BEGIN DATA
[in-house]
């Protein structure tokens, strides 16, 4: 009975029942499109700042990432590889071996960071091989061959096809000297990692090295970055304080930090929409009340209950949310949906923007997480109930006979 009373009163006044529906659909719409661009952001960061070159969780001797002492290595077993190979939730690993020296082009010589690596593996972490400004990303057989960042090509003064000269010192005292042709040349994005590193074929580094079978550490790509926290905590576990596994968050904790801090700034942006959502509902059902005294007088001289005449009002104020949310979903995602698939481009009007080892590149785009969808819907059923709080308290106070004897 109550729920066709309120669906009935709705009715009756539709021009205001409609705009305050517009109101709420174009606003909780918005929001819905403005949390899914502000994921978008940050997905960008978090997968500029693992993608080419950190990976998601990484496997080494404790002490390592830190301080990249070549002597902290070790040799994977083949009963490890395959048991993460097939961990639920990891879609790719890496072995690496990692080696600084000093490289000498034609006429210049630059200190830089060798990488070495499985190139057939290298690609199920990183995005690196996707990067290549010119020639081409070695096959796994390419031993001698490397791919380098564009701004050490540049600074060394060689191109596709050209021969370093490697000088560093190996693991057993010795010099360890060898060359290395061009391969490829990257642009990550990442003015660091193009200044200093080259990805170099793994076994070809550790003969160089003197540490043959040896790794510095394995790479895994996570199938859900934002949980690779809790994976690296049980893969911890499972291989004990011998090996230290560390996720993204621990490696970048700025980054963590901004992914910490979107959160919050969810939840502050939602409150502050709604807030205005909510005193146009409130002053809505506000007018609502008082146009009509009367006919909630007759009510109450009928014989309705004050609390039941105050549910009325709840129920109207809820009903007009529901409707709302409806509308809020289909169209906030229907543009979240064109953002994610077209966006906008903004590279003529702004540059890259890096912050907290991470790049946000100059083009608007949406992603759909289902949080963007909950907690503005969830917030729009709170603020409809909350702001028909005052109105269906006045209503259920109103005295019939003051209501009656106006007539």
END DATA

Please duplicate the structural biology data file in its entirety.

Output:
[in-house]
């Protein structure tokens, strides 16, 4: 009975029942499109700042990432590889071996960071091989061959096809000297990692090295970055304080930090929409009340209950949310949906923007997480109930006979 009373009163006044529906659909719409661009952001960061070159969780001797002492290595077993190979939730690993020296082009010589690596593996972490400004990303057989960042090509003064000269010192005292042709040349994005590193074929580094079978550490790509926290905590576990596994968050904790801090700034942006959502509902059902005294007088001289005449009002104020949310979903995602698939481009009007080892590149785009969808819907059923709080308290106070004897 109550729920066709309120669906009935709705009715009756539709021009205001409609705009305050517009109101709420174009606003909780918005929001819905403005949390899914502000994921978008940050997905960008978090997968500029693992993608080419950190990976998601990484496997080494404790002490390592830190301080990249070549002597902290070790040799994977083949009963490890395959048991993460097939961990639920990891879609790719890496072995690496990692080696600084000093490289000498034609006429210049630059200190830089060798990488070495499985190139057939290298690609199920990183995005690196996707990067290549010119020639081409070695096959796994390419031993001698490397791919380098564009701004050490540049600074060394060689191109596709050209021969370093490697000088560093190996693991057993010795010099360890060898060359290395061009391969490829990257642009990550990442003015660091193009200044200093080259990805170099793994076994070809550790003969160089003197540490043959040896790794510095394995790479895994996570199938859900934002949980690779809790994976690296049980893969911890499972291989004990011998090996230290560390996720993204621990490696970048700025980054963590901004992914910490979107959160919050969810939840502050939602409150502050709604807030205005909510005193146009409130002053809505506000007018609502008082146009009509009367006919909630007759009510109450009928014989309705004050609390039941105050549910009325709840129920109207809820009903007009529901409707709302409806509308809020289909169209906030229907543009979240064109953002994610077209966006906008903004590279003529702004540059890259890096912050907290991470790049946000100059083009608007949406992603759909289902949080963007909950907690503005969830917030729009709170603020409809909350702001028909005052109105269906006045209503259920109103005295019939003051209501009656106006007539």